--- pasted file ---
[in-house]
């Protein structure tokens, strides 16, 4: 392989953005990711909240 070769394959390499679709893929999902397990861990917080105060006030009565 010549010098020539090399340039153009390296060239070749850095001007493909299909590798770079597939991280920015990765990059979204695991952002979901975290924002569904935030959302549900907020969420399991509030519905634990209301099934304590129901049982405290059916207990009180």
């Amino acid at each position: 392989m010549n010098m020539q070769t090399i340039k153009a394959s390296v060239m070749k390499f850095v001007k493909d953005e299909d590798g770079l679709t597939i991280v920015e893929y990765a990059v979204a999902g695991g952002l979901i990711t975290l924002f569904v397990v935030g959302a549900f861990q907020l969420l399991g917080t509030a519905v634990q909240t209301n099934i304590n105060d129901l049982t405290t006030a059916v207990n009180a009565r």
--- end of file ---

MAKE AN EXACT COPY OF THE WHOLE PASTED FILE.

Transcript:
[in-house]
């Protein structure tokens, strides 16, 4: 392989953005990711909240 070769394959390499679709893929999902397990861990917080105060006030009565 010549010098020539090399340039153009390296060239070749850095001007493909299909590798770079597939991280920015990765990059979204695991952002979901975290924002569904935030959302549900907020969420399991509030519905634990209301099934304590129901049982405290059916207990009180």
């Amino acid at each position: 392989m010549n010098m020539q070769t090399i340039k153009a394959s390296v060239m070749k390499f850095v001007k493909d953005e299909d590798g770079l679709t597939i991280v920015e893929y990765a990059v979204a999902g695991g952002l979901i990711t975290l924002f569904v397990v935030g959302a549900f861990q907020l969420l399991g917080t509030a519905v634990q909240t209301n099934i304590n105060d129901l049982t405290t006030a059916v207990n009180a009565r």